The Long-Run Impacts of the World Cup
30 Pages Posted: 14 Jun 2014
Date Written: November 1, 2008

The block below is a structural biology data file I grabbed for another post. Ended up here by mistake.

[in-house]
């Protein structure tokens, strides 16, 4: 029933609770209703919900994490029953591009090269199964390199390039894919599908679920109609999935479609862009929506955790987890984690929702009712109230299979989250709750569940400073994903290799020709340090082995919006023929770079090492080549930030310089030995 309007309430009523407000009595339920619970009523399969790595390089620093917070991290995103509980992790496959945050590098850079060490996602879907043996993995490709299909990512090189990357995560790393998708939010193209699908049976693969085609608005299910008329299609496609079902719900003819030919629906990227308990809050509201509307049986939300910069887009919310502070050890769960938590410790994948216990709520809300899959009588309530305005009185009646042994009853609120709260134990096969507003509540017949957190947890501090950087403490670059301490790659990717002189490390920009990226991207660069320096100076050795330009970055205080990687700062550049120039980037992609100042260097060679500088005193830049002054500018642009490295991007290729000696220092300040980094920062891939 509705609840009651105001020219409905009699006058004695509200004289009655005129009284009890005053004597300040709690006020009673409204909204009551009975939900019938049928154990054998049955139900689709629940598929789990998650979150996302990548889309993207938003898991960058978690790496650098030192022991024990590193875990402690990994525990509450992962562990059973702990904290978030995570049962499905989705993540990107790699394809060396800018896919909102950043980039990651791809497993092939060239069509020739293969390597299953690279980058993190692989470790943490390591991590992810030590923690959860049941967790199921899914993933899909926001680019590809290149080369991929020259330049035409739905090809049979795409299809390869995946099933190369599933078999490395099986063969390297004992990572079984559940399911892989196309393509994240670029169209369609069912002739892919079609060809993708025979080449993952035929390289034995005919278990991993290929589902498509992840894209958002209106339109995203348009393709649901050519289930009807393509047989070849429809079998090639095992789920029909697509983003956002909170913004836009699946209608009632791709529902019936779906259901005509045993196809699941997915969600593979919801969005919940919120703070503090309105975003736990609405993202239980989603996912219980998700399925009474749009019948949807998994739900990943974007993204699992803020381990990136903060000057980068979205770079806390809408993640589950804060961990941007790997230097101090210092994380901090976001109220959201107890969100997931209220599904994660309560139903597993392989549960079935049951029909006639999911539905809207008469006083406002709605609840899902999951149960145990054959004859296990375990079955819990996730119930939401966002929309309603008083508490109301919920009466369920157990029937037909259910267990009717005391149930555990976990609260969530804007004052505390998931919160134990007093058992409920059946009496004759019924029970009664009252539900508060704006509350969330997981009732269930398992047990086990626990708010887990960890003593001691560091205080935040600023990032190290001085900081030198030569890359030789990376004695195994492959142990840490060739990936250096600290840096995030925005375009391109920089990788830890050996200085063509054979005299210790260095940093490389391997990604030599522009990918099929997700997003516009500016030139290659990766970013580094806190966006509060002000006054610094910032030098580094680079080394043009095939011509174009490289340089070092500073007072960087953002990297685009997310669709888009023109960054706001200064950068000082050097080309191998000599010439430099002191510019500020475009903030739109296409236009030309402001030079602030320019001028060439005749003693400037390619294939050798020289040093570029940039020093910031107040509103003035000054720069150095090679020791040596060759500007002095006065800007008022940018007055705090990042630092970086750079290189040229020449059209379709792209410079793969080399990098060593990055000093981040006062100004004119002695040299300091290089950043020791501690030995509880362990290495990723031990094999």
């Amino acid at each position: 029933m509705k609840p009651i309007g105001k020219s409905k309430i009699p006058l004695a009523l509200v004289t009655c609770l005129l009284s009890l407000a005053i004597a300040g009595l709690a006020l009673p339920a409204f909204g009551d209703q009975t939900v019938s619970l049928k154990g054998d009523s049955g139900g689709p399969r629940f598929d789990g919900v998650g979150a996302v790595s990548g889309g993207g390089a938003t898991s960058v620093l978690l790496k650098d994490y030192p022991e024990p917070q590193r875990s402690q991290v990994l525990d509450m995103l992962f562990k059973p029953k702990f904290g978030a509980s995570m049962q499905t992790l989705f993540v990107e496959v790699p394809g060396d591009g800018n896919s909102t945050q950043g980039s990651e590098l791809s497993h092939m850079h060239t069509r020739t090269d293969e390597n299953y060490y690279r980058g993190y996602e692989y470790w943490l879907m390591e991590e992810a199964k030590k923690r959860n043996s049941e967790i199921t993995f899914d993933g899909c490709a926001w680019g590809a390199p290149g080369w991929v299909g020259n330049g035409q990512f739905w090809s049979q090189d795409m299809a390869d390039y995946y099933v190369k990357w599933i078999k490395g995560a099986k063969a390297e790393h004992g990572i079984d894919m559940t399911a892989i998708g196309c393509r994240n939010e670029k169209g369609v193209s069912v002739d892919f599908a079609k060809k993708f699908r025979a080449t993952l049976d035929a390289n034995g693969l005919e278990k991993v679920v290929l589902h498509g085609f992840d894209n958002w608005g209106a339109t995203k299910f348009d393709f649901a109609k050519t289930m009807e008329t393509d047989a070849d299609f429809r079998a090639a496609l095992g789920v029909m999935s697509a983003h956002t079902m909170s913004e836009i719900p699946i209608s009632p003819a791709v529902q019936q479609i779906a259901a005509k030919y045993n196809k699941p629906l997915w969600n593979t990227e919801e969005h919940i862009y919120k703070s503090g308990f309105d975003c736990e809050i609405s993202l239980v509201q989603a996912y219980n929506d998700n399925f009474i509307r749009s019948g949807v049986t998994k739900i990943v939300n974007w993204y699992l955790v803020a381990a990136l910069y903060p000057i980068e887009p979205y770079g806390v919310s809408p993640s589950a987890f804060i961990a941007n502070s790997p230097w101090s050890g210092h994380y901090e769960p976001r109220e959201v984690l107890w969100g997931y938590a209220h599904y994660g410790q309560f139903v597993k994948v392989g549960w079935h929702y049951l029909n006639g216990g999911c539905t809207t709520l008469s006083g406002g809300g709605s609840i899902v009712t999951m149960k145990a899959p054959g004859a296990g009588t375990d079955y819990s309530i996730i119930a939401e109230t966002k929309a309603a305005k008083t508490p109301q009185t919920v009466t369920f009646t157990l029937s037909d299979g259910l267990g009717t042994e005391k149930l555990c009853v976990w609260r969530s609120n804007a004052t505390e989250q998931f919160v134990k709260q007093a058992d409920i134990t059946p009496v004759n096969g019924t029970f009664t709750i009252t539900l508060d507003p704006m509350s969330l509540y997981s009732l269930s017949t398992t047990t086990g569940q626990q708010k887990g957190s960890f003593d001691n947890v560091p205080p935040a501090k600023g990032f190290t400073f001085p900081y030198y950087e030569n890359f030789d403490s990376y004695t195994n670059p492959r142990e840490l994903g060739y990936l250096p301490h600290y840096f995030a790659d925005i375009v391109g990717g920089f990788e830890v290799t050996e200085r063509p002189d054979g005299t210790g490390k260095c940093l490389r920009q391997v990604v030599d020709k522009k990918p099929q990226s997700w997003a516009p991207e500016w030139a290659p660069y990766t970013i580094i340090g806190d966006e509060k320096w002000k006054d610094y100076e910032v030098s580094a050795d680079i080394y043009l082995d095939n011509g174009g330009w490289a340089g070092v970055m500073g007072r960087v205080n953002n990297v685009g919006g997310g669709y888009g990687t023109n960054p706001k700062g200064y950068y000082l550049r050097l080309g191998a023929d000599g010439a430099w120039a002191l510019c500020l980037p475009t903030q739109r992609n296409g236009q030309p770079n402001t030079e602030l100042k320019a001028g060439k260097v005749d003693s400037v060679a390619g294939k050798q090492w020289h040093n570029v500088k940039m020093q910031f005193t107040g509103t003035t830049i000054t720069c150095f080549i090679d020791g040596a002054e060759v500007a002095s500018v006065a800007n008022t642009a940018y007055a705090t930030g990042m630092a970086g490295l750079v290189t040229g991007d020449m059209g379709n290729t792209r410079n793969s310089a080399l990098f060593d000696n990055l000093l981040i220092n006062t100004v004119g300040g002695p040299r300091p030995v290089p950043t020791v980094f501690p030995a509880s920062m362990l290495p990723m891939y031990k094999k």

We empirically investigate whether there is any statistically and economically meaningful correlation between the success a nation’s soccer team in the FIFA World Cup Finals and that nation’s real per-capita GDP growth. Using an unbalanced panel of countries from 1950 through 2004, we find that, for certain continents, there are non-trivial correlations between the World Cup finals, World Cup success, and real per-capita GDP growth. In Europe, North America, and South America, real per-capita GDP growth declines by approximately one percentage point in the years during which the World Cup Finals occur. Moreover, we find that in Africa, North America, and South America, the further a nation’s team advances in the month-long tournament the further the decline in real per-capita GDP growth. We estimate the contemporaneous impacts of the 2002 World Cup finals on per-capita income and a counterfactual real per-capita GDP series incorporating the varying levels of success in all of the World Cup finals held during our sample period.
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